Cyclops performed this feat before Professors Bonnes and Desbonnet, of France, and alongside of the coins broken by Vanstittart and Marx in the French strong-man museum lays a coin broken by Cyclops. Despite his great finger strength, Desbonnet did not have a high regard for the lifting records of Cyclops. When Professor Desbonnet recited the broken coin feat in "La Culture Physique," the professor said, "Cyclops claims to have military pressed a two-hundred pound bar bell seven times in succession." To this he injected a little phrase of sarcasm, "Incorrectly, of course." A Frenchman has no regard for a German. Somehow I always get a great kick out of a Frenchman's version of a German athlete, and vice versa. I have a mean weakness to draw comment from one about the other whenever I have the pleasure of meeting a good French or German strong man.

Only one man was ever proven the master of Cyclops in breaking coins, and that was the big, happy-souled John (Gruhn) Marx. Cyclops could neither bend the same sized horseshoe nor the break the same coins that Marx could. Professor Paulinetti had a dime that John broke for him, which is the smallest sized coin I ever heard of being broken. The fact that it is so small makes the feat more difficult. But an American quarter, Bah! He would hold it in front of your face and count, "one, two, three, four," and the thing was broken.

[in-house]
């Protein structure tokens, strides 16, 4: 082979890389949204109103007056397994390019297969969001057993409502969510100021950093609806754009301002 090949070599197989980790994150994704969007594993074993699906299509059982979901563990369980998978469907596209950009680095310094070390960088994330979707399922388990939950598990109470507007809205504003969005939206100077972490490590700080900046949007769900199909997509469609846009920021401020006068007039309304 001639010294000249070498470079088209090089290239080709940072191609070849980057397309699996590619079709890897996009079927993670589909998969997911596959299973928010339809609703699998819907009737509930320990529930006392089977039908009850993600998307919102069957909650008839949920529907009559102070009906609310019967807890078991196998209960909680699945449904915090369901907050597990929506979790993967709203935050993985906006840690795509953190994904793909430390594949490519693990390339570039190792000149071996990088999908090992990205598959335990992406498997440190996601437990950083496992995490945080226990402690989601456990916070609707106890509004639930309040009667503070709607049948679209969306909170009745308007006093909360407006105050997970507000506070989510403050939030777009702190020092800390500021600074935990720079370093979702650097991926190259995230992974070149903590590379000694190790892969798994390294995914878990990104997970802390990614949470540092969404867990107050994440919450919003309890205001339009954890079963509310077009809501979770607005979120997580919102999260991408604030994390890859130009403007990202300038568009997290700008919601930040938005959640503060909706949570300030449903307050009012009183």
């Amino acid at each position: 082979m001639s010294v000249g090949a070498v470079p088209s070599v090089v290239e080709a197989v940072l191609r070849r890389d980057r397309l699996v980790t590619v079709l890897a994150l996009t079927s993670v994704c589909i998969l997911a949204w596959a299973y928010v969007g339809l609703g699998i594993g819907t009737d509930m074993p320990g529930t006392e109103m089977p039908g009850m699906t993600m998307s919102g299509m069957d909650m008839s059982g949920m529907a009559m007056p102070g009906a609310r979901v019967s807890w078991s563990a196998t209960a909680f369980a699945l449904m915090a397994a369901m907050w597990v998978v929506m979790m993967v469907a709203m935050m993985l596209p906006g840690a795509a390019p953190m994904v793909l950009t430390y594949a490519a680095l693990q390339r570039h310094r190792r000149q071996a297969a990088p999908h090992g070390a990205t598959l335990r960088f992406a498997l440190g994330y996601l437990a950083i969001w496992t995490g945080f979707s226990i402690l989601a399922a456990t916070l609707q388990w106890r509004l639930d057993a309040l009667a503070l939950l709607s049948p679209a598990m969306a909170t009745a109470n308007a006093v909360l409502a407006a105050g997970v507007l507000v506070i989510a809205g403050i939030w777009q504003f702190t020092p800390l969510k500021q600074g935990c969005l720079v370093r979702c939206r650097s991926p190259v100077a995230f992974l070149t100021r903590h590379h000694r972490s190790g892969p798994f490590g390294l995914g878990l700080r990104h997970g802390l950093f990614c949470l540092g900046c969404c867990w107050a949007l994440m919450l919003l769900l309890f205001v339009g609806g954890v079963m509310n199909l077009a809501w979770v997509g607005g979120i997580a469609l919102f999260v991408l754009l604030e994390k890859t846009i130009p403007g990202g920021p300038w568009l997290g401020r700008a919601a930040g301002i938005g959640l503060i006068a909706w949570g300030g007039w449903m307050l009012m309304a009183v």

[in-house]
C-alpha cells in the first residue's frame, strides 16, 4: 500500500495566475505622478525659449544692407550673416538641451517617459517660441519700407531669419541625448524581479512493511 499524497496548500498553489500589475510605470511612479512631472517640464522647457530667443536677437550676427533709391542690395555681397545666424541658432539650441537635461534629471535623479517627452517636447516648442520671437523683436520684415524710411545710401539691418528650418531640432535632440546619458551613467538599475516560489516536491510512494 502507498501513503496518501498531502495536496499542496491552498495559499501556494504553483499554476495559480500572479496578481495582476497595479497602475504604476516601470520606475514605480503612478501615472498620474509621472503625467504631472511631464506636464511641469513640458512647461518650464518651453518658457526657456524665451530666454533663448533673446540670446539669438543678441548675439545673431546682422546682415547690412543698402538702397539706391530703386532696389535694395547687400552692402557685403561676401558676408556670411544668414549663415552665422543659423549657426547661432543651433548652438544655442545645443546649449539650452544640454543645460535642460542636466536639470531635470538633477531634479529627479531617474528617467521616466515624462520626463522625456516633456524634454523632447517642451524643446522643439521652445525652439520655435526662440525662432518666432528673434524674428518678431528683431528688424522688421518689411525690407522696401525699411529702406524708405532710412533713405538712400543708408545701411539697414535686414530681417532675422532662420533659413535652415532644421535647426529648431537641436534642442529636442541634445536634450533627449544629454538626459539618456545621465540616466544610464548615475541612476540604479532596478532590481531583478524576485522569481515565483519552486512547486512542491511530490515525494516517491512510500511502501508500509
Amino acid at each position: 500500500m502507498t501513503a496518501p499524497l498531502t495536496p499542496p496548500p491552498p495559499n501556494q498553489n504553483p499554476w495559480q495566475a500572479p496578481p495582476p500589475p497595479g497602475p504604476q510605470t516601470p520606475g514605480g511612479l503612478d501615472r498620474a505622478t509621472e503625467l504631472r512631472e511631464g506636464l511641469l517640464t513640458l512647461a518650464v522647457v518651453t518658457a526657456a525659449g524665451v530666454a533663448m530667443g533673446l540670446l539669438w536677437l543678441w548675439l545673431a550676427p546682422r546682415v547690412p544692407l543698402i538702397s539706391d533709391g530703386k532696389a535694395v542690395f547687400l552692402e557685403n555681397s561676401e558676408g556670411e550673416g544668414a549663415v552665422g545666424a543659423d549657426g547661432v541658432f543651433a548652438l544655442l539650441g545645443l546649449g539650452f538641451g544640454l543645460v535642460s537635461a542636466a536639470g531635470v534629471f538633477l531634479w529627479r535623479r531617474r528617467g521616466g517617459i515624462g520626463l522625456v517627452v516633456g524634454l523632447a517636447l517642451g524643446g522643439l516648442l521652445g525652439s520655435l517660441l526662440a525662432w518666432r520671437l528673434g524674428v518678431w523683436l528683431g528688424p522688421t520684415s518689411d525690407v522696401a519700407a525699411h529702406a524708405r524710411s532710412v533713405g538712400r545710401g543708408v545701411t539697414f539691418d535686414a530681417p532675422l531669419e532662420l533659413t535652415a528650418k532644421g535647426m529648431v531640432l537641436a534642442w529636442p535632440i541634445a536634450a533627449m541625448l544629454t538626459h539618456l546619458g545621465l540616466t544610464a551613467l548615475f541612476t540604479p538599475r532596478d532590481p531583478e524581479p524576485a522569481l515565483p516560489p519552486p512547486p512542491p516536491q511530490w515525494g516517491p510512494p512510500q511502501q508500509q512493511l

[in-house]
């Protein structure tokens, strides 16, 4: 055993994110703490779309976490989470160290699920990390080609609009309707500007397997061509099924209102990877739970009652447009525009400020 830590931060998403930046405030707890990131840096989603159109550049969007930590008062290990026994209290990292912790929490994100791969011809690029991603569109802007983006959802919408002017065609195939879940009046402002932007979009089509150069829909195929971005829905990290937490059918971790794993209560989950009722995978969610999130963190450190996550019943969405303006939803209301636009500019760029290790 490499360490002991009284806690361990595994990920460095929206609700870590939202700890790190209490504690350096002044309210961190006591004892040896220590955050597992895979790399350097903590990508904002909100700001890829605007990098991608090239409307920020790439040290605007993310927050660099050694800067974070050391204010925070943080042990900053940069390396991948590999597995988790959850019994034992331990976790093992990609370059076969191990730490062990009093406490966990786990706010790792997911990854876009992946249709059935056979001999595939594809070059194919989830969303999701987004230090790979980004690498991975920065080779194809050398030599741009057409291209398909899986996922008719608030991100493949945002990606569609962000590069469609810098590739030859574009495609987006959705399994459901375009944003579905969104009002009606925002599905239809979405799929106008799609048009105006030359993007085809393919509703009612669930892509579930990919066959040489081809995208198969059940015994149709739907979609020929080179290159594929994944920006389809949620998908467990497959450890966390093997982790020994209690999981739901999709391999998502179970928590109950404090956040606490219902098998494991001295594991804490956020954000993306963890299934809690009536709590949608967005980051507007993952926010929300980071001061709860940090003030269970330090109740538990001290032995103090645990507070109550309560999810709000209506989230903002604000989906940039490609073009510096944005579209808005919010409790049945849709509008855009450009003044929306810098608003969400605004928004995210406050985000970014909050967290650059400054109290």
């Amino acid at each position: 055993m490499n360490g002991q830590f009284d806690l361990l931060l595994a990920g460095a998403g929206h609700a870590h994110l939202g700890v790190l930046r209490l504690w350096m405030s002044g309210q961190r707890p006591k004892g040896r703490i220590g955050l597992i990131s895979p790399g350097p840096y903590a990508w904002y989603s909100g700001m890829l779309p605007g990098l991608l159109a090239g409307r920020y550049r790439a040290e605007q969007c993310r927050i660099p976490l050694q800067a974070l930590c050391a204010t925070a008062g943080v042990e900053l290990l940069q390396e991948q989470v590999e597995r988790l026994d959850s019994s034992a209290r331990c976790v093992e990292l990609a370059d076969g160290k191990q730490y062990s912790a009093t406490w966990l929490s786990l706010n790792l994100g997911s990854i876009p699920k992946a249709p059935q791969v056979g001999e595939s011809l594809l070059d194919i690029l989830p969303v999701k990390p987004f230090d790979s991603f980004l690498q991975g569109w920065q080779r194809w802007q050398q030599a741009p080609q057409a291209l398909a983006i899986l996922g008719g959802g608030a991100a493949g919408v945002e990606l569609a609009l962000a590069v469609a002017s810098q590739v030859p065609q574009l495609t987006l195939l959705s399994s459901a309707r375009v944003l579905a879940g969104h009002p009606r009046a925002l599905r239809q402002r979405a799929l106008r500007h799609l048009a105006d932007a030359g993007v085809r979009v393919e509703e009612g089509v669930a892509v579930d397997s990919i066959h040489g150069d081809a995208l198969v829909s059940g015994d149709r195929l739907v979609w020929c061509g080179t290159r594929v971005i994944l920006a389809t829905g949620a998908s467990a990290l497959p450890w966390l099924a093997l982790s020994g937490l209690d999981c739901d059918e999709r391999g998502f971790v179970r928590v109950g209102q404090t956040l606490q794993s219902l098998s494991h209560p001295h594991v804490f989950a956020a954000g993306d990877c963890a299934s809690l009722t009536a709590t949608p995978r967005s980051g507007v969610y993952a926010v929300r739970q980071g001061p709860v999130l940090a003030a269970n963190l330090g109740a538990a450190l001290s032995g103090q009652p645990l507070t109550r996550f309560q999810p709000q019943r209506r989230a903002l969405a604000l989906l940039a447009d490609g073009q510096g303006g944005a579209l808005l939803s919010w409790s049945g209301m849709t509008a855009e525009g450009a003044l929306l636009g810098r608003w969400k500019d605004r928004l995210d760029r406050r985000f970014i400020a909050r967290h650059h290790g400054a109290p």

There I go again. Whenever I get telling of strong-man feats, my mind becomes filled with comparisons. Just as my soul becomes saturated with the whole subject, then I am apt to wander. So I will get back to our gigantic friend by saying such was the man who arrived in Montreal, the summer of 'ninety-one with Montgomery Irving, whose name has gone down in strong-man annals as "The False Sandow."